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The Boys and Girls Club expands with a new high school facility.
By The fall of 2017, high school members of the Columbia Boys and Girls Club will be able to record music, prepare meals, perform plays, and play basketball in a $2.5 million expansion to their space — just in time for the organization’s 20th anniversary.
Columbia’s four Boys and Girls Club locations operate under executive director Valorie Livingston, 25 board members, 11 full-time staff, 30 part-time staff, and many volunteers.
Board members like Clyde Ruffin serve as representatives in the community and help set policy and direction for the Club.
“They advocate in the community, to make sure that the community understands who we are and what we do, and help secure those resources via community partnerships, programs, donations, opportunities to make those goals come true,” Livingston says. “It’s a diverse group of people, because it takes many different levels of talent to run a business.”
The Boys and Girls Club began in 1860 and is the longest standing youth service nonprofit in America. The Columbia branch was chartered in 1997, and Livingston has been with the program for eight years. The program relocated to its main Seventh Street site three years ago and has opened one additional club site every year since then.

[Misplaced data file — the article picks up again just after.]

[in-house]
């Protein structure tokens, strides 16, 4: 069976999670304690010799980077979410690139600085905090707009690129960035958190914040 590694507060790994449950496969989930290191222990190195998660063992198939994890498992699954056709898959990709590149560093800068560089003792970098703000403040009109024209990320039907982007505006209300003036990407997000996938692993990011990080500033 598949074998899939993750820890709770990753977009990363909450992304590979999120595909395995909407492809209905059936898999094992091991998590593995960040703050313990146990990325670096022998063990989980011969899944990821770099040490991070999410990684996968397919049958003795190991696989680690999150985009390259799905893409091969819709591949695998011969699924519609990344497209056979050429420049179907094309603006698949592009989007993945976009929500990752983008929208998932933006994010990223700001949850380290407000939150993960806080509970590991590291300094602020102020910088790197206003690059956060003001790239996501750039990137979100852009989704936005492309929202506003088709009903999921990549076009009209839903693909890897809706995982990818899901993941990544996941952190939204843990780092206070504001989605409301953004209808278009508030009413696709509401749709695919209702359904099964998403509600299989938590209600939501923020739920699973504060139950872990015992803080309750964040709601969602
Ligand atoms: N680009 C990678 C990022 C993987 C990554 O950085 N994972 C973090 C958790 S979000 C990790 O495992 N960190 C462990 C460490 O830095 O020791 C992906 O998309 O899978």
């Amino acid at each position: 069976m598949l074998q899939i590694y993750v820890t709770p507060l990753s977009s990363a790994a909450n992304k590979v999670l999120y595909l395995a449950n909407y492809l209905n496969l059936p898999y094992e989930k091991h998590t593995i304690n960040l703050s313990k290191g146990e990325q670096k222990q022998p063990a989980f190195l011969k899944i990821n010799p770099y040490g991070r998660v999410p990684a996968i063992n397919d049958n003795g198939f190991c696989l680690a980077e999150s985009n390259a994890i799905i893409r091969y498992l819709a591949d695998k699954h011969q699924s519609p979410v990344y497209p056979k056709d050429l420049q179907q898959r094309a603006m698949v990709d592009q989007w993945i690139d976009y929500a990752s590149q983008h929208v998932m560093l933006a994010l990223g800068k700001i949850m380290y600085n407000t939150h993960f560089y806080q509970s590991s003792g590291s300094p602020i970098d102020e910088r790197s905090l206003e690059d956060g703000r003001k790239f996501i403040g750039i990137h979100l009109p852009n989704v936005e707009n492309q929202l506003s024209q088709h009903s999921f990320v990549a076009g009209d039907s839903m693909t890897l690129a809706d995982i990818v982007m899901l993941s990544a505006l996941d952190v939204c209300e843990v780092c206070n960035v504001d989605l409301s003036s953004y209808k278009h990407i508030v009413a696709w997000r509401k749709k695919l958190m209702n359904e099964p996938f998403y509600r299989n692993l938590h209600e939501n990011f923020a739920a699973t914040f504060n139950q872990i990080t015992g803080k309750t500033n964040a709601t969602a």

The organization serves students ages 6 to 18 and offers after-school and summer programs on a sliding tuition scale as low as $20 per semester.
The high school wing will be added to the Seventh Street site — a great location, says Livingston, due to its proximity to Hickman High School, West Middle School, Jefferson Middle School, and the Columbia Housing Authority.
Funding for the expansion came from local philanthropy events such as chili cook-offs and golf and basketball fundraisers, a capital campaign, and a $500,000 donation from the City of Columbia. Board member Ruffin is the First Ward city councilman.
Livingston says the mission of the club aligns well with the mission of the city — to address poverty, crime, and the achievement gap.
“This will be a great enhancement of the program that’s available for the youth in the First Ward,” Ruffin says. He and First State Community Bank President Joe Miller served as the capital campaign co-chairs in 2015.
Livingston says $2.5 million is only enough to cover construction costs, but more funding is needed for furnishings and equipment.
“Money drives our organization as to what kind of program opportunities we can create for these kids, which drives what kind of impact we’re going to have for them or how many kids we’re going to be able to serve,” Livingston says. “So funding is always what keeps me up at night — because in a nonprofit world, nothing’s guaranteed.”
Livingston says she hopes the new site will help retain the more mobile high school group. The expansion will offer a gym for basketball and volleyball; previously the club has never had space for indoor recreation during the winter.
The gym will also have a stage for performing arts, an activity that families in poverty might not be able to access in the public school setting.
“They might not be able to do that at school because of barriers such as transportation and money and support, and if we can offer that here at the Boys and Girls Club, we can overcome all of those barriers,” Livingston says.